The Bont, awesome and imposing, had a flinty look in his eyes. It was the same flinty look I'd seen when Jake The Lair stood opposite him at a centre bounce when we defeated the Bombres by 104 points (Sorry. Have I already mentioned that?) A look that said he is now The Man, and that responsibility doesn't trouble him one little bit. The Bont wrested the ball out of the centre and speared it towards Dailey Bailey. Minutes later he set him up for another goal, before kicking one on his non-preferred side himself.
With our superstar having made it his personal mission to get us over the line, Tragician thinking was speedily overcome.
So confident did I become that, a full seven minutes before the end of the match, with the Dogs 41 points ahead, I boldly tweeted: I THINK we're home.
When this daring prediction came through, I wished that, even wearing those ineffective hand-warmers, I'd been there among the crowd where the sounds and sights, as well as the average temperature, seem so much like the Western Oval.
So now... Our Boys have made the finals. We will play The Acronyms. At the scene of perhaps our greatest ever (certainly most emotional) victory. At the arena I dubbed Soul-less Stadium.
In the lull before next week's storm, I've had time to think some more about the bizarre and topsy-turvey nature of season 2019. There's a whole lot of contradictory things to get my head around.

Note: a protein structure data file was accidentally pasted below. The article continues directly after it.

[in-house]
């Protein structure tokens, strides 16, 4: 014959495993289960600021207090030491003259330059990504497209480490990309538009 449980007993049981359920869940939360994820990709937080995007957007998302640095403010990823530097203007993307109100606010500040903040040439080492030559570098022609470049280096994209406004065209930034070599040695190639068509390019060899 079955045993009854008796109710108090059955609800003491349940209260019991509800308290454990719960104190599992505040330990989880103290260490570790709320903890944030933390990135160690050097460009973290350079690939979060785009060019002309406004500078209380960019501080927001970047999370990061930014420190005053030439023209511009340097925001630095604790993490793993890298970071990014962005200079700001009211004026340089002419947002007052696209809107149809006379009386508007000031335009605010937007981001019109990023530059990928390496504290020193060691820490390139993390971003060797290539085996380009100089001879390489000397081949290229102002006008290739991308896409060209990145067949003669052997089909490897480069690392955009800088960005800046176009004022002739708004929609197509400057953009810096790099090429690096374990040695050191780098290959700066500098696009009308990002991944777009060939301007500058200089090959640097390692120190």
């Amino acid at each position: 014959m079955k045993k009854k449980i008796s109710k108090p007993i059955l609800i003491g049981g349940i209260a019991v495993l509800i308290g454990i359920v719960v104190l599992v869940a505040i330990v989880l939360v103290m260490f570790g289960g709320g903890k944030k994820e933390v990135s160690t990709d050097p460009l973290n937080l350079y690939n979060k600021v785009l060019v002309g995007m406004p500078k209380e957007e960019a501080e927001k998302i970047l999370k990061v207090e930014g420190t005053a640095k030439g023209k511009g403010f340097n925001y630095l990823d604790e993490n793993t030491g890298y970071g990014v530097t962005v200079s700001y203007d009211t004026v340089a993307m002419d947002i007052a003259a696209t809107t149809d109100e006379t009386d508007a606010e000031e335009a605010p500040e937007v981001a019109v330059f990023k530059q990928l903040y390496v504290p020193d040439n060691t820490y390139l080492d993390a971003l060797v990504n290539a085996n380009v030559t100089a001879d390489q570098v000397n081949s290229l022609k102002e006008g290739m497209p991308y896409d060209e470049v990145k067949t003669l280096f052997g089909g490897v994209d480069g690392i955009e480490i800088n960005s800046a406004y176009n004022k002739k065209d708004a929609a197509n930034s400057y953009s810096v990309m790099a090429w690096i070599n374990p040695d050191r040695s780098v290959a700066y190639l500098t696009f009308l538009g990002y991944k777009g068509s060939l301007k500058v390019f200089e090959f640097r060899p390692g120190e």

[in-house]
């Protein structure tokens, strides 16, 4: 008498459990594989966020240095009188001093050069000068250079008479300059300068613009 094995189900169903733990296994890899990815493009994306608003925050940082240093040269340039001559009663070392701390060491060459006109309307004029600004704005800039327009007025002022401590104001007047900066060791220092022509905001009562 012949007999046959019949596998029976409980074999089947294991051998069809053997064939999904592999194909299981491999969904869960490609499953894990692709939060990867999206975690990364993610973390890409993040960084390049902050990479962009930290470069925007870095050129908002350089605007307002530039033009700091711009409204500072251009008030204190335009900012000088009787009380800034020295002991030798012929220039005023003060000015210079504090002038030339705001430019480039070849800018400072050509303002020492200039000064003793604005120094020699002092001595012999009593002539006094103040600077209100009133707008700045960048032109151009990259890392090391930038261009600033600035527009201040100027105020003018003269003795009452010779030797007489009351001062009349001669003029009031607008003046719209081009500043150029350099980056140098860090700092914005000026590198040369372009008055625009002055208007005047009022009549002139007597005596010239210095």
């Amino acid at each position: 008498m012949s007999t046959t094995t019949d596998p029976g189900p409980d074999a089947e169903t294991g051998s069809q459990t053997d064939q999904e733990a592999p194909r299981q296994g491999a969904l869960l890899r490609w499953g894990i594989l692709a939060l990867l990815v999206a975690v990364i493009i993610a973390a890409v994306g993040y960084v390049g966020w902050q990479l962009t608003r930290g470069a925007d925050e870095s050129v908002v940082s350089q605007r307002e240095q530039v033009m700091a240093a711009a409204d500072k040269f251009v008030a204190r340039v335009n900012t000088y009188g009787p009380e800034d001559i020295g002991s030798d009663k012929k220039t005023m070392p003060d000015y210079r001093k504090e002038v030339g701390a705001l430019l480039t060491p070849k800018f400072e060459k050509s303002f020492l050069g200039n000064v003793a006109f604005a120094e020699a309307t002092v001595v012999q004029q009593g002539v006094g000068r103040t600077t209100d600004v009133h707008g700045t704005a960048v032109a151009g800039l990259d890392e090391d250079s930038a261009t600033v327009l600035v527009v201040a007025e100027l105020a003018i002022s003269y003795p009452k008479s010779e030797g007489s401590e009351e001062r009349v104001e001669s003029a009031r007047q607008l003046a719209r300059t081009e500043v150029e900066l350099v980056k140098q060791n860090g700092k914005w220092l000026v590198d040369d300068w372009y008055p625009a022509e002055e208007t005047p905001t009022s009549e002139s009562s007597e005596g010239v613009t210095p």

Much has been made of the fact that, like 2016, we're again entering the finals series from seventh. But in our premiership year, we were in the eight every week, often in the top four, and won 15 games. Yet we were seen to limp into the eight, with the finals bye favouring us, while this year, with our momentum at a high, I find myself wishing we were playing again this weekend.
Then there's the paradox that last week we fielded the youngest and most inexperienced team across the whole competition ... yet somehow, though, our team also contained 10 premiership players (including Suckling and Duryea).
And another strange fact to mull over: that it was 10 minutes of inspired mayhem in the final quarter of Round two, where we came from 30 points down to beat the Hawks, that was the reason that we're playing finals at all, while those in brown and gold are not.
And another peculiar happening - that a bout of gastro afflicting Tim 'The Pom' English led to the first call-up of season 2019 for Young, Lewis..who now seems to have cemented his spot in the team. Young Lewis had played the whole season at Footscray alongside a premiership defender whose future with us now seems bleak, but who in the 2016 preliminary final kept Jeremy Cameron goal-less.
But I soon turn my thoughts away from the season that was, to the finals series that's ahead of us. My mind is full of questions, doubts, fears and hope. The Acronyms will be much more dangerous, with stars returning to their orange-clad ranks, compared to when we played them just two weeks ago. Will nasty Shane Mumford be recalled to try to iron out English? Could we retaliate, smuggling photos of Libba twirling his finger towards his head to indicate doubts about the intelligence of Heath Shaw into the Combustible One's locker? Will the Acronyms employ those pre-recorded boos towards Big Bad Marcus Bontempelli, the ones that they employed to attempt to create an atmosphere a couple of weeks ago? (The Tragician wasn't fooled one little bit).
Unlike that occasion, where we easily prevailed, the stands will be packed out with a heaving mass of red, white and blue. I'll be there, wearing my lucky Bonti scarf. (It doesn't matter that it didn't bring us luck in 2017 and 2018 - I'm now running with the story that its superpowers only emerge in finals matches).